From there, the oligarchs piled on, culminating on January 7th with a call from the Wall Street Journal itself for Trump to resign. And on Wednesday, the 7th, as the Capitol was “under siege,” the Dow went up 437.80 and the next day, 211.73. As I write this, Dow futures are +161.00. Just today, the Grey Lady reported that “the party faces a threat to its financial base, too. Several of the most powerful business federations in Washington denounced the chaos this week in stinging language” such as the “extraordinary” statement from NAM. The ruling class got even richer from Trump and then ditched him and is secure and feels like it has things under control now.
This “dissent” from the military and ruling class, and even some elements within the Republican Party, are important, and should not be dismissed. When the ruling class shows fissures, you have to do whatever you can, no matter how seemingly small, to act on them. Capitalists aren’t going to overthrow themselves and hand power to you (they wouldn’t be much of a ruling class if they did….). People need to organize, outside of the Democrats and The Squad, in the streets and beyond the venue of electoral politics, to get things done.
Getting rid of Trump was important. Time spent on social media or elsewhere complaining about Biden and his party will be wasted energy. Our needs are great and time is short, and should not be used chasing the chimera of a Democratic epiphany or some kind of bipartisanship or reconciliation (two more words that should be retired). Last summer, when corporations waved BLM banners and set up scholarship funds and such, or when the NBA and WNBA went into their bubbles and conducted virtual seminars on Black history, that wasn’t revolutionary, but it did expose many people, surely millions, to ideas they would not have known otherwise, and they can act on those. It’s our job to follow up on that, to exploit in any way, even if it seems trivial at the moment, those spaces, those openings to introduce new ideas and actions and make them legitimate and eventually accepted.
It’s Not Over: In the coming months we’ll see countless post-mortems on this, with breathtaking headlines about how close we came to losing America and such. This needs to be analyzed absolutely, and with more reason than passion. But we already know what caused it—years of austerity and Democratic failure to help the working class and its commitment to Wall Street, Clinton’s “triangulation,” and Obama’s political fecklessness—leaving the field open to someone like Trump, who used it to incite angry people who felt dispossessed by elites and racial minorities. As the great Gil Scott-Heron told us, “America leads the world in shocks. Unfortunately, America does not lead the world in deciphering the cause of shock.”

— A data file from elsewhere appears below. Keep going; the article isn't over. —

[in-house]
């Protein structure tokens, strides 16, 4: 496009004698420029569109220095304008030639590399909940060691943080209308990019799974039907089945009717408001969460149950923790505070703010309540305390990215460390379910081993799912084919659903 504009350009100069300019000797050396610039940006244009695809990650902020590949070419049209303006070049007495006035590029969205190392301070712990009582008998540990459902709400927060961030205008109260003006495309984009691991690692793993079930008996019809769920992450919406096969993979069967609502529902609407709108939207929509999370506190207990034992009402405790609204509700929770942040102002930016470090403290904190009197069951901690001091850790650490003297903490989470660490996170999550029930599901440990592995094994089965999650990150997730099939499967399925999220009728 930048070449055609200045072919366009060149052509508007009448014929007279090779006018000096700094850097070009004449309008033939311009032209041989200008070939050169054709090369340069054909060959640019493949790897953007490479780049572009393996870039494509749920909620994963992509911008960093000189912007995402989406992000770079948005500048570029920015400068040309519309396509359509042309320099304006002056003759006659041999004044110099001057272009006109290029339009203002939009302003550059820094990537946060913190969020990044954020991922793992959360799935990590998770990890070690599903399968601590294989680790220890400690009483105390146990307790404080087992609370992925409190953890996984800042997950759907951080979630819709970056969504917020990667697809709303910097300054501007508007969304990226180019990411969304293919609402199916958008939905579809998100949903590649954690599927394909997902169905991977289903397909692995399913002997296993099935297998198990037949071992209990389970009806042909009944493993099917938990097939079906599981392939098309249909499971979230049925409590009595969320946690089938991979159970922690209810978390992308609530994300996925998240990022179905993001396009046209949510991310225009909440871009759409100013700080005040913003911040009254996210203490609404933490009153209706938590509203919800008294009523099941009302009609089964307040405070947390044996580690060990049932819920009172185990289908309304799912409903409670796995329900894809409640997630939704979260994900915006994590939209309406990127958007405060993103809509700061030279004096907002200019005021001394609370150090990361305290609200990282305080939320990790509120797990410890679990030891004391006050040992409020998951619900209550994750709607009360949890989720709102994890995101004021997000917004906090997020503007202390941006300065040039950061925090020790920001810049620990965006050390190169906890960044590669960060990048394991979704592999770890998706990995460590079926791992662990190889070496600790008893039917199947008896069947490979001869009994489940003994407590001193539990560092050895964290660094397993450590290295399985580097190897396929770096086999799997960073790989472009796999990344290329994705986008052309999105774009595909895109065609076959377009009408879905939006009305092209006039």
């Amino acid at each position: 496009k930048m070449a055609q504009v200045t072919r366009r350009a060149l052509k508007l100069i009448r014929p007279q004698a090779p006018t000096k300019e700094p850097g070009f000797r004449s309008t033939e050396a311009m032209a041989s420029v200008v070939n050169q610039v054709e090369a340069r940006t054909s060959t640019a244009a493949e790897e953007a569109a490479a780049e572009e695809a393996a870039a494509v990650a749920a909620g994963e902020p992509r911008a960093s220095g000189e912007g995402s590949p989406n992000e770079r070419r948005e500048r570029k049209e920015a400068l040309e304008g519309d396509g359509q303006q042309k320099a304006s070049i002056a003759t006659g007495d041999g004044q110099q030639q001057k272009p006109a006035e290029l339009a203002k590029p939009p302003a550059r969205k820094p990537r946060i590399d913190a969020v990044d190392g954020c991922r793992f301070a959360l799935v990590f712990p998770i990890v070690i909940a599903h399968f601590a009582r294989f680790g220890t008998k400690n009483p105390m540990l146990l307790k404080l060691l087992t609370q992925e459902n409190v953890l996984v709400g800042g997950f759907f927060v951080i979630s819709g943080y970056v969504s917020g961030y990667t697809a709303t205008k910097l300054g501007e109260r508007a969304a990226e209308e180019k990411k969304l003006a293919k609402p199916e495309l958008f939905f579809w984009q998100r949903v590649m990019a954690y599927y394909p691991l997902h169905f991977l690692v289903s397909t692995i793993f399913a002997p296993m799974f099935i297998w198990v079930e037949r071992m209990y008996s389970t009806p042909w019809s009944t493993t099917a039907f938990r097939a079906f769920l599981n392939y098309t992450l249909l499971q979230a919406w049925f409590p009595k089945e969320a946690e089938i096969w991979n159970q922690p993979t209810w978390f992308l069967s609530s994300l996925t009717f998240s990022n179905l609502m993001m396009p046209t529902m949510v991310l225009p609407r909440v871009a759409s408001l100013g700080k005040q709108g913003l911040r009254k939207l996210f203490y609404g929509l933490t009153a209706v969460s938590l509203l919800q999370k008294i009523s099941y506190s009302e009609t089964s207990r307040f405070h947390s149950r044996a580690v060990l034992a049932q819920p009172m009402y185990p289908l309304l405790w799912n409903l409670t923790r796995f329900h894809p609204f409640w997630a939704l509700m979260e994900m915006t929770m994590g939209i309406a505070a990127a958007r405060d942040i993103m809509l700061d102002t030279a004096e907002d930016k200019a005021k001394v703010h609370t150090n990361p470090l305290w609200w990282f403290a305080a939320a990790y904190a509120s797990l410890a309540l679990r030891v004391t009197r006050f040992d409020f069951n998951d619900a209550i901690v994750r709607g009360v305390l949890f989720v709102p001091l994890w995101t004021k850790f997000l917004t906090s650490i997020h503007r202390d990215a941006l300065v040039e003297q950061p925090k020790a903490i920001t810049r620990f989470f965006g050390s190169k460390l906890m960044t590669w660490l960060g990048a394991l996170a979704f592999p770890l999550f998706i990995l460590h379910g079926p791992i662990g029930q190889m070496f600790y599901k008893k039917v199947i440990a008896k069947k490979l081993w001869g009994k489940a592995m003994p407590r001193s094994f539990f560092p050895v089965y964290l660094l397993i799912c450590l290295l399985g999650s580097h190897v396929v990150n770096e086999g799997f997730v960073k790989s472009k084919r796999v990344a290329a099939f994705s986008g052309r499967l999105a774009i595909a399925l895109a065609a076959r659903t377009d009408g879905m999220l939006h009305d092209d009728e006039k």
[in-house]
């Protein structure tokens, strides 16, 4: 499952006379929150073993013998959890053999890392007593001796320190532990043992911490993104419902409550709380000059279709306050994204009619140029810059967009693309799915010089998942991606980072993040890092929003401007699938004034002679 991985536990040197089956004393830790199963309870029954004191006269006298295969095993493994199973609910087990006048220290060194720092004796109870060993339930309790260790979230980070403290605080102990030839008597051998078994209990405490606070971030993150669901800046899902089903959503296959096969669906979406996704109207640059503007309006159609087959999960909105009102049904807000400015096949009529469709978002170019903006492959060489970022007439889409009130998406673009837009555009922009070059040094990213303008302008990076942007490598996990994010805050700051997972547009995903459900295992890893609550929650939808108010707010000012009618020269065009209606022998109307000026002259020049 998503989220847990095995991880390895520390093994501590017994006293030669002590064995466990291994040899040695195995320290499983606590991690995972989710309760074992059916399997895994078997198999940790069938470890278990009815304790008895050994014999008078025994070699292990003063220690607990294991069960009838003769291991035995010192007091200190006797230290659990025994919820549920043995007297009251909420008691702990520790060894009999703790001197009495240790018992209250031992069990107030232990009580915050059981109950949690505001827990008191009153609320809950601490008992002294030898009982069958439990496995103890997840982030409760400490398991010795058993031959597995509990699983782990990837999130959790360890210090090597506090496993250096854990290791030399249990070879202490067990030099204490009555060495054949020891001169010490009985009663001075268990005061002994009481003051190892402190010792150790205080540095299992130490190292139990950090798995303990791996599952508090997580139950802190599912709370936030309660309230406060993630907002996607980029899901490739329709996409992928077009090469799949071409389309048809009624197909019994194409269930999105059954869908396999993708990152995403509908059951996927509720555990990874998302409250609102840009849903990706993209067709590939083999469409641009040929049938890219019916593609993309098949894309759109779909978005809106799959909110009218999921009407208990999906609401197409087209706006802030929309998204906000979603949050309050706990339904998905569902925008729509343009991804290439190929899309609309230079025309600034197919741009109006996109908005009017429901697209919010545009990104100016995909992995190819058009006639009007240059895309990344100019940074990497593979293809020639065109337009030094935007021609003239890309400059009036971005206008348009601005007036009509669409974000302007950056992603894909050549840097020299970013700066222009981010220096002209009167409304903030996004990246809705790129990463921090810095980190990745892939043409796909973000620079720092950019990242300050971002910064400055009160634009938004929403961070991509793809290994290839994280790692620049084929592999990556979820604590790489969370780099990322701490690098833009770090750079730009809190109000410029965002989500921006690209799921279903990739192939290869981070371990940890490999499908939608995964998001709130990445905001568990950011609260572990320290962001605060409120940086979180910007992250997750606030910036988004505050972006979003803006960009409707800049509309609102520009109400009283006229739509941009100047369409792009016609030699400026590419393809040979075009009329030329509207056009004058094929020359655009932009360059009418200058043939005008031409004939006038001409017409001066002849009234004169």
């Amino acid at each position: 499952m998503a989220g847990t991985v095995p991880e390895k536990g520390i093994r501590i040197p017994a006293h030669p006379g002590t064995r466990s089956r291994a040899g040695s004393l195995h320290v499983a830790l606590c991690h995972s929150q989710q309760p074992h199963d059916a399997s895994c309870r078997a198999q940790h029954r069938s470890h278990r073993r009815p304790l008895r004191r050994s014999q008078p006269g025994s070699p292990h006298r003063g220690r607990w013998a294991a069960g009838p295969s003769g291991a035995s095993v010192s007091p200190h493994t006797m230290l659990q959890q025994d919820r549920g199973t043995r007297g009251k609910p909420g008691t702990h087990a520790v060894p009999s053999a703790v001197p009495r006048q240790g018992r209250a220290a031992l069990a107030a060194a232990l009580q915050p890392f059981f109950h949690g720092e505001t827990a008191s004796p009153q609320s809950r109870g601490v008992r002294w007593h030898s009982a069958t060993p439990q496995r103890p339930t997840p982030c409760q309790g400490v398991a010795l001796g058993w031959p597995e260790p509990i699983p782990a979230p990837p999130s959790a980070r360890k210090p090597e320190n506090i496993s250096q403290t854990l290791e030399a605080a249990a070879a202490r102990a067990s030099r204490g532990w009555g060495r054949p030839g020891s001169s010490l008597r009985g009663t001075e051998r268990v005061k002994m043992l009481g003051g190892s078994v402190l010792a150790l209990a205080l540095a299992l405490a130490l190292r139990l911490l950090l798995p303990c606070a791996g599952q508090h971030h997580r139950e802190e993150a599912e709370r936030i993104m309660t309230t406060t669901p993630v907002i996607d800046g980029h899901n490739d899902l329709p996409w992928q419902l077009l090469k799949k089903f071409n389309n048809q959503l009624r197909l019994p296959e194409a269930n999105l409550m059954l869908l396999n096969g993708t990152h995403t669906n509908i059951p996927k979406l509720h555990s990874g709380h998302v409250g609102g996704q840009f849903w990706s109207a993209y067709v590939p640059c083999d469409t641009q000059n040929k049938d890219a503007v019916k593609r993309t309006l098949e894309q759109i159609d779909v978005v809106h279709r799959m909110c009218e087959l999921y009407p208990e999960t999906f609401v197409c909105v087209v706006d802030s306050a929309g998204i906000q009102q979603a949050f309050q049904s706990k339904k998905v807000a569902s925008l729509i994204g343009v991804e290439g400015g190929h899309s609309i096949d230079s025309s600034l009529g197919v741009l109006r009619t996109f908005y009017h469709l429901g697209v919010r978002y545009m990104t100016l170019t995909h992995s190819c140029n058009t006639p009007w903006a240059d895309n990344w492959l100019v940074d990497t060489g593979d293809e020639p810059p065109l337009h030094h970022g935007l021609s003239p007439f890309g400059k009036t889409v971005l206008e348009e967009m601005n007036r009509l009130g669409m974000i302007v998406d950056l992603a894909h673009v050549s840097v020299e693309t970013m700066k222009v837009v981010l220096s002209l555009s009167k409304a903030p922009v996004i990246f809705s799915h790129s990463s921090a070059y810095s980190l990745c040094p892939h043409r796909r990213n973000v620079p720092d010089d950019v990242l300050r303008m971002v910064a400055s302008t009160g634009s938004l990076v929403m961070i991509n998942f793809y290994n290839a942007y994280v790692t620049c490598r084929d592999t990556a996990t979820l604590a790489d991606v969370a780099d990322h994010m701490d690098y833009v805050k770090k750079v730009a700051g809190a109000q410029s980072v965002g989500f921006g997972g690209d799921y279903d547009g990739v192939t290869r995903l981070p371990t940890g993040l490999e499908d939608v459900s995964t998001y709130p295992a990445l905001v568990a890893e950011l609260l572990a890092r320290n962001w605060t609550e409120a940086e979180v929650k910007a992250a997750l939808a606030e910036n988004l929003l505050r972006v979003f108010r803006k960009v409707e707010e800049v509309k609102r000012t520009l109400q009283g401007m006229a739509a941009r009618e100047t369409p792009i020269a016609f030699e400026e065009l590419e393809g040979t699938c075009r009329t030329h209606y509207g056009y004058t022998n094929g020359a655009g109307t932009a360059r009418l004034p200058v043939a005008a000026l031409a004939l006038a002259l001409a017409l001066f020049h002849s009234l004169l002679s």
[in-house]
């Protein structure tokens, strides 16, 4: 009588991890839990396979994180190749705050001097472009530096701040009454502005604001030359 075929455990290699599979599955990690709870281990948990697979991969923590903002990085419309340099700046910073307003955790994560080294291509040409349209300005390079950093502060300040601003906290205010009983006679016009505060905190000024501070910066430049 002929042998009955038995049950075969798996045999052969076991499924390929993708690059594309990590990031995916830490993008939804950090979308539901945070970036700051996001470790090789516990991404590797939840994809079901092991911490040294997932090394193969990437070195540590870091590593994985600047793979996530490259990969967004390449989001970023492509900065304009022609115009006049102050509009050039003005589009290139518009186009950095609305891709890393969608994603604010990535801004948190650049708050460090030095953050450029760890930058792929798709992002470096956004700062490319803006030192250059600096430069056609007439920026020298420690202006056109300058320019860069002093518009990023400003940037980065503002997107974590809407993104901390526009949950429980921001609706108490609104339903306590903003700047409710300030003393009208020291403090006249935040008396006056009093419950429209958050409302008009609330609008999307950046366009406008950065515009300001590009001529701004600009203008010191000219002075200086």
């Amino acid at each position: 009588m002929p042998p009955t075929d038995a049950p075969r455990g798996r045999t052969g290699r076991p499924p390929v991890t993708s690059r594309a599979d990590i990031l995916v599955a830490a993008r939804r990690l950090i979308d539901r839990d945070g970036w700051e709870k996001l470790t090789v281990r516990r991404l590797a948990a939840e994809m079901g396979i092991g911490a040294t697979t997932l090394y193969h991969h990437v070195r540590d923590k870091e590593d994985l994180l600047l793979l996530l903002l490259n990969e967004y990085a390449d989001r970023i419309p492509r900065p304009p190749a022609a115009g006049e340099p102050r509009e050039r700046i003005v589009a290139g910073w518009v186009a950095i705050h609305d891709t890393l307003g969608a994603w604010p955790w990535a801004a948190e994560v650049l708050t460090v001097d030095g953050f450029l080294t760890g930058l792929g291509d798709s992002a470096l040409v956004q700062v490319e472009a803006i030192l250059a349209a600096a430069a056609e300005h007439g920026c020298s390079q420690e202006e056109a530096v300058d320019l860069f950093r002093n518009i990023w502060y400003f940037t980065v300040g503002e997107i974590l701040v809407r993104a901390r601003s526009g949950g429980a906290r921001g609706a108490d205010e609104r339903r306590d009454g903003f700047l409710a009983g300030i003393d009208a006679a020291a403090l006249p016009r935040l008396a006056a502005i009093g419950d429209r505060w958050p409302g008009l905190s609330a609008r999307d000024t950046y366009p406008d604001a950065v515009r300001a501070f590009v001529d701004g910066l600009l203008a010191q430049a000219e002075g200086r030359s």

Groups like the Proud Boys and QAnon offered a response and they aren’t going away, and in fact are now in Congress and other legitimate political spaces, while Trump’s flunky Ronna McDaniel will stay on as RNC Chair. Trumpism is here and we have to meet it with strength, in the streets if need be, but not count on Pelosi, Garland, The Squad or other politicos to do it for us.
I think it’s more than a quibble to reconsider what we call things like this. A “coup” gives too much credit and political oxygen to a group of violent miscreants and thugs. Talk of insurrection and sedition can boomerang back against the Left. Insisting on calling everyone a “terrorist,” be it a crazed guy with a van in Nashville or QAnon devotees in a Viking costume in the halls of congress, makes it easier to use that word against protestors in Portland and Seattle and New York and everywhere else. For what it’s worth, the public response to Black Lives Matter, Antifa, Defunding th Police and other “snappy” ideas is now better than it’s ever been, so this summer’s actions did matter.
ABC News kept referring to the vile mob on Wednesday as “anarchists,” and that’s a greater cause for anger, and action, than a word like coup or insurrection. The people, the groups, and the language that led to the world today won’t fix the current crisis. That’s up to us–doing mutual aid, forming affinity groups, organizing unions a ton of associations, and getting into the streets. They’re a mob causing a riot, we are leading a rebellion.